It was recently announced that the UK is to increase its defence budget by around £16.5 billion over the next four years. The figure reportedly amounts to an investment in space technology, cyber defences and artificial intelligence, such as automated vehicles, weaponry and drones.
The government has said this is necessary to ensure the UK is adequately protected against future attacks. Yet, the question of who this attack is to come from remains unanswered.
What has emerged, however, is the knowledge that large parts of the UK consumer market are sustained by partnership with China. A significant proportion of consumer goods bought and sold in the UK are manufactured in China, as are many of the precious materials used in UK manufacturing. Many of these goods are themselves then purchased by economic tourists from China.
Similarly, a big proportion of UK office buildings and retail units are owned by citizens of Saudi Arabia and other Middle Eastern countries. These properties generate invaluable revenue within the economy, through the payment of rent and business rates.
The UK agriculture industry is likewise closely tied to international relations, such as with Brazil. Much of the meat stocked in UK supermarkets comes from Brazil, and UK-bred livestock is also fed on soya-derived animal feed, which is imported from Brazil.
All across the world, we see increasing interconnectivity, reliance on global supply chains and mutual engagement in capitalism. So, in light of this, it seems ludicrous to imagine that the UK would come under any kind of attack that could be defended by physical means.
It seems more likely that any ‘attack’ would be insidious, part of a gradual campaign which subtly changes the perception and expectations of a broad section of the population. This would cause the kind of destabilisation which inhibits growth and development. It would also position the UK within a perpetual internal conflict, while other countries would use the same period of time to innovate and advance.
At an individual level, we experience this kind of internal conflict relatively frequently. Humans have so much information to process and it is inevitable that not all of this information will align with our particular way of seeing the world. Similar to the UK increasing its defence budget, we ramp up our internal defences in response to anxiety.
Individually, much of this ill-fitting material is simply resisted, batted away by the mind’s gatekeeper, the preconscious, before we are even aware of it on a conscious level. If we have labelled someone as unpleasant, for example, we are likely to actively not notice their positive characteristics and jump to conclusions which support our initial judgement.
It won’t even occur to us to stop and objectively assess the context in which we see this person, because a biased version of events will have settled into our minds so quickly that there is no need to process it. The result is that we have psychic evidence supporting our view of this person and don’t feel any of the anxiety caused by dissonant information which would challenge this view.
The occasions when we notice our anxiety are those in which the defence takes place at a conscious level. These are the times when something jars in such a way that we cannot help but give attention to it, or when our usual preconscious, gatekeeping function is impaired or overwhelmed.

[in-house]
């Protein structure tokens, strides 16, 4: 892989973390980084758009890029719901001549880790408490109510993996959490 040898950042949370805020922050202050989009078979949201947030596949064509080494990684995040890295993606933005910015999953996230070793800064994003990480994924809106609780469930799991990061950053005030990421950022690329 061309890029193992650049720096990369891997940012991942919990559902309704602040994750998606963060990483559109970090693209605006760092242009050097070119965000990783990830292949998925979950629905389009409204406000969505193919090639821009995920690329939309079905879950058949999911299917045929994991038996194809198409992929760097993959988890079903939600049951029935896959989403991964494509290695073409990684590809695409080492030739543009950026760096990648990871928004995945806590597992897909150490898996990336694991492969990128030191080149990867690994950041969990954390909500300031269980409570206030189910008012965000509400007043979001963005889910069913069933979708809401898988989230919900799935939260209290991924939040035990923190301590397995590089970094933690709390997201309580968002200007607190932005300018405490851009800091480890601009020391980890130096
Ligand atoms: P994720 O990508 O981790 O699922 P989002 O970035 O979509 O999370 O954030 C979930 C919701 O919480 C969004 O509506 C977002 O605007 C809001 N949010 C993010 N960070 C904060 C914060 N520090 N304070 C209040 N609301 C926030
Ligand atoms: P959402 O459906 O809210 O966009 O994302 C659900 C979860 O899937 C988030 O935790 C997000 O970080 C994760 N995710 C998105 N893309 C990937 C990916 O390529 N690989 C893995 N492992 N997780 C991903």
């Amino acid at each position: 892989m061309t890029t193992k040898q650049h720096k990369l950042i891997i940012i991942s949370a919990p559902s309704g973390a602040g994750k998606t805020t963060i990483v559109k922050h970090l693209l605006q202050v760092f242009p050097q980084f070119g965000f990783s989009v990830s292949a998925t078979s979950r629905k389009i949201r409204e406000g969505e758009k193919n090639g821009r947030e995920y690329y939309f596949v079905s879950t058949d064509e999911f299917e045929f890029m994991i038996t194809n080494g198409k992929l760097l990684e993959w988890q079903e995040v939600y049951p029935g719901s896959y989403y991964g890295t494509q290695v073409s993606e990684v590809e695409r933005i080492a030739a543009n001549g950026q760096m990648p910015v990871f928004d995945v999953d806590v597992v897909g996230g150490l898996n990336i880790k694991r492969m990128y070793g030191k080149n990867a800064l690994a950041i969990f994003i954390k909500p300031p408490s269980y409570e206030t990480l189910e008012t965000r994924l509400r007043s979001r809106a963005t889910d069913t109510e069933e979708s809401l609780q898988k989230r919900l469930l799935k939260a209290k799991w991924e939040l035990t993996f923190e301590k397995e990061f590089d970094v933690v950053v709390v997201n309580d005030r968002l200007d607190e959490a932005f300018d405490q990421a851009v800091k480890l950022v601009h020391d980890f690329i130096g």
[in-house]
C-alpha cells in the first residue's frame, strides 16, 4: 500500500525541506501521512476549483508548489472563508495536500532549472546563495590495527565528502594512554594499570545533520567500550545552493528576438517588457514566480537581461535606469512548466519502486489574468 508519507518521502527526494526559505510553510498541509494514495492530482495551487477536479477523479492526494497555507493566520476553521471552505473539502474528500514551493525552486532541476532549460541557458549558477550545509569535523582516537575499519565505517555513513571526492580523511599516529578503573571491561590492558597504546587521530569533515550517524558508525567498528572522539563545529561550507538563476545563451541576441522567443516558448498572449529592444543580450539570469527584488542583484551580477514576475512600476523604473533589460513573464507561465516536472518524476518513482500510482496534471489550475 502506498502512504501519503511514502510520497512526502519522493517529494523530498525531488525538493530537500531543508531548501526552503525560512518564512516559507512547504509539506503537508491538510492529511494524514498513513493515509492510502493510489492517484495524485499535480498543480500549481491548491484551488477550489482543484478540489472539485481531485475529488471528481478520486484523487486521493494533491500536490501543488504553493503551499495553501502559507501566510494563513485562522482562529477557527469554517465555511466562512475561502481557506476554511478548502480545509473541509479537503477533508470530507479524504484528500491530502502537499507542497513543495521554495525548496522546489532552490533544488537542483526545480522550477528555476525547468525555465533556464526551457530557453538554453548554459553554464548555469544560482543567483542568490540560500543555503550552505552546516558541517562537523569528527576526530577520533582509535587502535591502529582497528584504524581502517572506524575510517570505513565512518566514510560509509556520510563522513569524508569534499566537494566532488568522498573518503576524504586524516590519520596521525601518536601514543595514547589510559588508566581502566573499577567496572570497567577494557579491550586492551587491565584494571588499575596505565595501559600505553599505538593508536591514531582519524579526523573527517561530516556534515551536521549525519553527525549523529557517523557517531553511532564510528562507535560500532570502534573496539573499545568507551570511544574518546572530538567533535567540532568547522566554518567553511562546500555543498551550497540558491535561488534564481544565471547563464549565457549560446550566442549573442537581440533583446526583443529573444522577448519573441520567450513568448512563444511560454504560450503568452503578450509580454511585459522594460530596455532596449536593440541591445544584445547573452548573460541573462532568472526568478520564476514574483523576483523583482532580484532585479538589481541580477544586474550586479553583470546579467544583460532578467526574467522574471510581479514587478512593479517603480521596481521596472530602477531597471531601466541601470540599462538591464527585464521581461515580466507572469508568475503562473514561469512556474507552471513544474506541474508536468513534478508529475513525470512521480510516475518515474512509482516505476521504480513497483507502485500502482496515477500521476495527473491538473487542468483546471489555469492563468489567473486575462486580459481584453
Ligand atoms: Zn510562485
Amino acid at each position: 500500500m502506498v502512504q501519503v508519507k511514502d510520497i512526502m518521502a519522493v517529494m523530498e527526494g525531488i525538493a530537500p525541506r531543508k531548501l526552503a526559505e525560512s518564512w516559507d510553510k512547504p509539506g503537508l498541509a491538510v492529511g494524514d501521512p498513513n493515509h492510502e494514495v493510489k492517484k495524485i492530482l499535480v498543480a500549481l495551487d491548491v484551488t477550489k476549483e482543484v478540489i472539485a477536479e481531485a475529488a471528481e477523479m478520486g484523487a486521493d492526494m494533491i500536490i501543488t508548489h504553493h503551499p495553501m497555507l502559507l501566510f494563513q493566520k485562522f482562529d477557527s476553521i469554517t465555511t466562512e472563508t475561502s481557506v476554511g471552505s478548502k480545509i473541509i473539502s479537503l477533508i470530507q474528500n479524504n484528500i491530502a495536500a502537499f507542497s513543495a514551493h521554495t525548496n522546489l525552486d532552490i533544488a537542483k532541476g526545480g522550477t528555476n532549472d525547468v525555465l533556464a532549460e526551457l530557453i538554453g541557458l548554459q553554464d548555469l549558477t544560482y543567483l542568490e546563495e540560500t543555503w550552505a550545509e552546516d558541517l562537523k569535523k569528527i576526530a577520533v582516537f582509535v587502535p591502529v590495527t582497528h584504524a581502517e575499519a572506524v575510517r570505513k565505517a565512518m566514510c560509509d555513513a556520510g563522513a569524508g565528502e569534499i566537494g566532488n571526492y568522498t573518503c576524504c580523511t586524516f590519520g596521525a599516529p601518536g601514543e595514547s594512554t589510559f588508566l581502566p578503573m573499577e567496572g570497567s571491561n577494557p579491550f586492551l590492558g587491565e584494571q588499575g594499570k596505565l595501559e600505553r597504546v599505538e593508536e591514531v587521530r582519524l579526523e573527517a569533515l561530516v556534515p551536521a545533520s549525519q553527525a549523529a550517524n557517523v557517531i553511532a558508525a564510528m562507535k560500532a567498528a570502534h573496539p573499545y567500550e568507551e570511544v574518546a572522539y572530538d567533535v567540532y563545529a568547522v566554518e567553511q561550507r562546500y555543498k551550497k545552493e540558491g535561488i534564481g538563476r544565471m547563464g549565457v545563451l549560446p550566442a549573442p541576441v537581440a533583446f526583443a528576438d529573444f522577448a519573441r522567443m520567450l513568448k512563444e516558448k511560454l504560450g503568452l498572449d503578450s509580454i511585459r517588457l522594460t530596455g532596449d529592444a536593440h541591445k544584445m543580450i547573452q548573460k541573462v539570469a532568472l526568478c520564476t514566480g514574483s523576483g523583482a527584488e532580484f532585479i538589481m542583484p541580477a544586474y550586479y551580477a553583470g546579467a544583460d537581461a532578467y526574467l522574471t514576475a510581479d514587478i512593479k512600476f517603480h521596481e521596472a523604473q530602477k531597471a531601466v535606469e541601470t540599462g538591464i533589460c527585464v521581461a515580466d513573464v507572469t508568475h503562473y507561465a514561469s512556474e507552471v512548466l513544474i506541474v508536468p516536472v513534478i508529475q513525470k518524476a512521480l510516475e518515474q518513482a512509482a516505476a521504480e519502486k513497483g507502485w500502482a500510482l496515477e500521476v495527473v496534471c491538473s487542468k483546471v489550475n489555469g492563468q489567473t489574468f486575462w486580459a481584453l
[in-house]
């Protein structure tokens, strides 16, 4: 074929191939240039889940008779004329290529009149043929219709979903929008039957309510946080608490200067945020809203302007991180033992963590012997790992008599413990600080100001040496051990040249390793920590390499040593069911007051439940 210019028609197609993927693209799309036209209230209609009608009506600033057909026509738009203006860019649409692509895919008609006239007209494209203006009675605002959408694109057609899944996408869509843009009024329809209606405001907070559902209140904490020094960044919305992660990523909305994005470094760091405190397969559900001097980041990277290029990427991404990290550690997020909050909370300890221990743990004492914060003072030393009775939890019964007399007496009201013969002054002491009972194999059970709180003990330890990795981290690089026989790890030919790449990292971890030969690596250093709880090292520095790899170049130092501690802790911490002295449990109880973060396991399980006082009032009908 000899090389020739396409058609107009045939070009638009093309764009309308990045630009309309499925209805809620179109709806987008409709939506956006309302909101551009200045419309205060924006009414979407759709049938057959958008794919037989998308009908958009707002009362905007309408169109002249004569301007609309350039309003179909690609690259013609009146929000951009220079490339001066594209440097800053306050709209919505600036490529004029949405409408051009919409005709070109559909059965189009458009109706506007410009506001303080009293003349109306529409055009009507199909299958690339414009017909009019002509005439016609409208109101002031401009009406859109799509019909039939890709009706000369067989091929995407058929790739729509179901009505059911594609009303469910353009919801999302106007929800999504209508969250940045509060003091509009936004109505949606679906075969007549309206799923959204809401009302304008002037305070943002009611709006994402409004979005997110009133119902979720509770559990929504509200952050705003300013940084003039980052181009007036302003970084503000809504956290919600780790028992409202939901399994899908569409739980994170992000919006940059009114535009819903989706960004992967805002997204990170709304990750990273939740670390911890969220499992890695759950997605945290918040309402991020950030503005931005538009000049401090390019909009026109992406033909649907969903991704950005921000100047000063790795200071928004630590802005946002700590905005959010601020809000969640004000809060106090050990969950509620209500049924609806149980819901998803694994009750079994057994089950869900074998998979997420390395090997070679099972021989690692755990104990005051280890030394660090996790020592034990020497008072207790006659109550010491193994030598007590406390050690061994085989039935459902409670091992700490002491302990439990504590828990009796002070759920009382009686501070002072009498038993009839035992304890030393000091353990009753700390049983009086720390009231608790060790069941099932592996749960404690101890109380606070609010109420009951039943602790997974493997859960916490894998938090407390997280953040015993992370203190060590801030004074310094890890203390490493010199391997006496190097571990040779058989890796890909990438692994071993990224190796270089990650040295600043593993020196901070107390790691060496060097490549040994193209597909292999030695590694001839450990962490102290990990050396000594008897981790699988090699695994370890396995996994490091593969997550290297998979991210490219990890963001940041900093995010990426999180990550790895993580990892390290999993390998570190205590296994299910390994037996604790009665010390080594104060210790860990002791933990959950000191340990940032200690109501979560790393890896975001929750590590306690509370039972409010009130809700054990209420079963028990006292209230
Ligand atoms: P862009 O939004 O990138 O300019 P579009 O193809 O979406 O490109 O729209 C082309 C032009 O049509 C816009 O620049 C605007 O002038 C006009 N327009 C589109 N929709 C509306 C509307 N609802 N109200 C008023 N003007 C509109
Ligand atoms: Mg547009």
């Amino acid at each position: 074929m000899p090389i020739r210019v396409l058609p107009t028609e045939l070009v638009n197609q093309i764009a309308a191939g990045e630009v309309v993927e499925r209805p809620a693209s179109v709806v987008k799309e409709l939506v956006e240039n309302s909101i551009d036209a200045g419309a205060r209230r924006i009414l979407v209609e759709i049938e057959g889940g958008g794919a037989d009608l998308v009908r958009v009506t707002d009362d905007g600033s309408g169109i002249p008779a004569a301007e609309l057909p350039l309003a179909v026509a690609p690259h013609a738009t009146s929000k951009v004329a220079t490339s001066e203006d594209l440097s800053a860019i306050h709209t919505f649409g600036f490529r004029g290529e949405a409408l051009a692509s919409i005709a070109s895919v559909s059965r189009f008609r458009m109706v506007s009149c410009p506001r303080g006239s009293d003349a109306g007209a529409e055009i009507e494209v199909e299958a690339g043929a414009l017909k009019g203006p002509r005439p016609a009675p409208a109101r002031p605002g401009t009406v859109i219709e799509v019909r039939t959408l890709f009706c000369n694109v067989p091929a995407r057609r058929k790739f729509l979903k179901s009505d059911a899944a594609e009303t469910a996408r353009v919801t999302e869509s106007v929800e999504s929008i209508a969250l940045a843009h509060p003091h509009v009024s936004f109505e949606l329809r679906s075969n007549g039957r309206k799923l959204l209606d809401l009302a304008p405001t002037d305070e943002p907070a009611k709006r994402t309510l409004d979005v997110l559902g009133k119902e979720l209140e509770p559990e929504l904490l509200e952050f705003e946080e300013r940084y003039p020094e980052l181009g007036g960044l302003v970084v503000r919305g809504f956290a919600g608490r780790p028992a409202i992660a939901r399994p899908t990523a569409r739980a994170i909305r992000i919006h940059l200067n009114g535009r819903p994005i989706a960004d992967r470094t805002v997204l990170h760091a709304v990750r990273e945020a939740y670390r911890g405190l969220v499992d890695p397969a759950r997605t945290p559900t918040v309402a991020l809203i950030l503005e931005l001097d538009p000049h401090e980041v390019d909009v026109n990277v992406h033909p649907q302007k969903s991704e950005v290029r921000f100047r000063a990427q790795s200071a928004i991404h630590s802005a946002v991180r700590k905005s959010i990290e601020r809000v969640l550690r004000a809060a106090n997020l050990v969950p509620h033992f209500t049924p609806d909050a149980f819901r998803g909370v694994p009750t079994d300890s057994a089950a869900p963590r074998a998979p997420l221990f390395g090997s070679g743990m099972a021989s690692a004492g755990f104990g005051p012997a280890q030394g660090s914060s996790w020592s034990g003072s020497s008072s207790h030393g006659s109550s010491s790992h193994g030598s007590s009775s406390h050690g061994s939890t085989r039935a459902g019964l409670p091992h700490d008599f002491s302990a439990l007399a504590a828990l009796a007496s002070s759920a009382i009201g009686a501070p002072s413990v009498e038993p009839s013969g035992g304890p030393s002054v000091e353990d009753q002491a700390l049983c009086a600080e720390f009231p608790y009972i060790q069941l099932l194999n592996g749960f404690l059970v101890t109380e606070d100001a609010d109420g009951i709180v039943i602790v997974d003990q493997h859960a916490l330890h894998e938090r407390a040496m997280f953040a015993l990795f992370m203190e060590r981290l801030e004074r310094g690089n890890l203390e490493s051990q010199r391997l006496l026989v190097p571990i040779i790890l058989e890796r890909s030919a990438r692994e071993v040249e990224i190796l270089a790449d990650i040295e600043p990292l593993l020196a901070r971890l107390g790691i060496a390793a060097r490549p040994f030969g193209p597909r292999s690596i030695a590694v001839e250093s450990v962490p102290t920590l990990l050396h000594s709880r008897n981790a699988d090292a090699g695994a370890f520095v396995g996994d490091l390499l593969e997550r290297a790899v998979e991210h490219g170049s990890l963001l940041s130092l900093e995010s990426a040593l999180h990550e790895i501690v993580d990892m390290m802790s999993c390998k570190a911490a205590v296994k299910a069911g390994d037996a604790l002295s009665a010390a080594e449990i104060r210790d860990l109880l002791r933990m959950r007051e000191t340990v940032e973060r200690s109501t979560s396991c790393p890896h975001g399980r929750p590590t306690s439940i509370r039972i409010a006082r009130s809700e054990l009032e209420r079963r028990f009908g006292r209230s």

In these instances, our psychic defence systems need more investment. This may involve rewriting the existing model we hold in our minds, essentially changing our expectations or perceived norms to resolve the incongruity, or even activating an emergency response.
This is thought to stimulate a social reaction, encouraging other people to provide support so that we can cope with the situation. Without support, overwhelming anxiety can lead to a breakdown in the ability to function. This resistance-anxiety interaction is just one of the many defence mechanisms we employ on an individual level. It is also a way of thinking about the UK’s prioritisation of military spending.
A narrative has emerged in which the UK is positioned as an independent nation surrounded by larger blocs, which have whittled down the global authority once held by the UK. Conflict then emerges between the UK’s desire to escape the imagined caul of external authority and the reality that the UK is dependent on good relations with these larger blocs for required resources.
The factual accuracy of this narrative is irrelevant, as contradictory evidence is disregarded, and is batted away before it enters the cultural consciousness. This can be seen in the disparity between MPs who claimed a Brexit deal would be ‘easy’ shamelessly changing positions and also declaring that not having a deal is a ‘good outcome’.
The very interconnectivity which allows for global supply chains and international investment of capital is also the reason that evidence conflicting with the UK exceptionalism narrative has become increasingly difficult to ignore.
The result is national dissonance; this requires defence in order to avoid anxiety and breakdown. The UK’s response is to double down on defences in an attempt to produce a sense of security, protection from the fantasy of external threat. Rather than working to resolve the cause of the anxiety, instead increasing the military budget feels like refusing to acknowledge anxiety at all – positioning the gatekeeper behind thicker psychic walls to prevent any conflicting reality from interacting with the fantasy.
The harsh reality remains that, with or without EU membership, the UK is not alone but part of an interconnected global network. Such a network means that there are no looming enemies; we are all allies and desires for a large defence budget are ill-founded.